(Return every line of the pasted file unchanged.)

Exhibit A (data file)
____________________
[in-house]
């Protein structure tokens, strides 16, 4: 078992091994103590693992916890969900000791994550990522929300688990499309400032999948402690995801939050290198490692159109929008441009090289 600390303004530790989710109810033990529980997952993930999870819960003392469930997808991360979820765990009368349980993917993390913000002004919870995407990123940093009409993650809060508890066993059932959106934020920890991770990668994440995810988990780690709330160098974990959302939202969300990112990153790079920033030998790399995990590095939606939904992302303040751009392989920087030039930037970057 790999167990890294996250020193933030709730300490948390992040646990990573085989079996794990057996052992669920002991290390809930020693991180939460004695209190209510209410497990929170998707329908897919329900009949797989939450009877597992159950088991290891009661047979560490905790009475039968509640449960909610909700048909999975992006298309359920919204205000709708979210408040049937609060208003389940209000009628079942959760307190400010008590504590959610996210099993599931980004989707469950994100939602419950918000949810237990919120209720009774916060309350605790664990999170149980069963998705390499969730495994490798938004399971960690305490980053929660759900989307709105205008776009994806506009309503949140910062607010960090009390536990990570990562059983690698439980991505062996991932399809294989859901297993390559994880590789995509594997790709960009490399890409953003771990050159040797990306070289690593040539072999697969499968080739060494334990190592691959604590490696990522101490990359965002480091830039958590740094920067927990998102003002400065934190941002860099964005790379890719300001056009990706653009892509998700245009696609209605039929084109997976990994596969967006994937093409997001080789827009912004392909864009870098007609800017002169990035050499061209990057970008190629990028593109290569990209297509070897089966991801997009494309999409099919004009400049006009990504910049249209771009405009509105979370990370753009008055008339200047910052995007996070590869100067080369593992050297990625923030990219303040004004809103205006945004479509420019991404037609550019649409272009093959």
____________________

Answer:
[in-house]
């Protein structure tokens, strides 16, 4: 078992091994103590693992916890969900000791994550990522929300688990499309400032999948402690995801939050290198490692159109929008441009090289 600390303004530790989710109810033990529980997952993930999870819960003392469930997808991360979820765990009368349980993917993390913000002004919870995407990123940093009409993650809060508890066993059932959106934020920890991770990668994440995810988990780690709330160098974990959302939202969300990112990153790079920033030998790399995990590095939606939904992302303040751009392989920087030039930037970057 790999167990890294996250020193933030709730300490948390992040646990990573085989079996794990057996052992669920002991290390809930020693991180939460004695209190209510209410497990929170998707329908897919329900009949797989939450009877597992159950088991290891009661047979560490905790009475039968509640449960909610909700048909999975992006298309359920919204205000709708979210408040049937609060208003389940209000009628079942959760307190400010008590504590959610996210099993599931980004989707469950994100939602419950918000949810237990919120209720009774916060309350605790664990999170149980069963998705390499969730495994490798938004399971960690305490980053929660759900989307709105205008776009994806506009309503949140910062607010960090009390536990990570990562059983690698439980991505062996991932399809294989859901297993390559994880590789995509594997790709960009490399890409953003771990050159040797990306070289690593040539072999697969499968080739060494334990190592691959604590490696990522101490990359965002480091830039958590740094920067927990998102003002400065934190941002860099964005790379890719300001056009990706653009892509998700245009696609209605039929084109997976990994596969967006994937093409997001080789827009912004392909864009870098007609800017002169990035050499061209990057970008190629990028593109290569990209297509070897089966991801997009494309999409099919004009400049006009990504910049249209771009405009509105979370990370753009008055008339200047910052995007996070590869100067080369593992050297990625923030990219303040004004809103205006945004479509420019991404037609550019649409272009093959």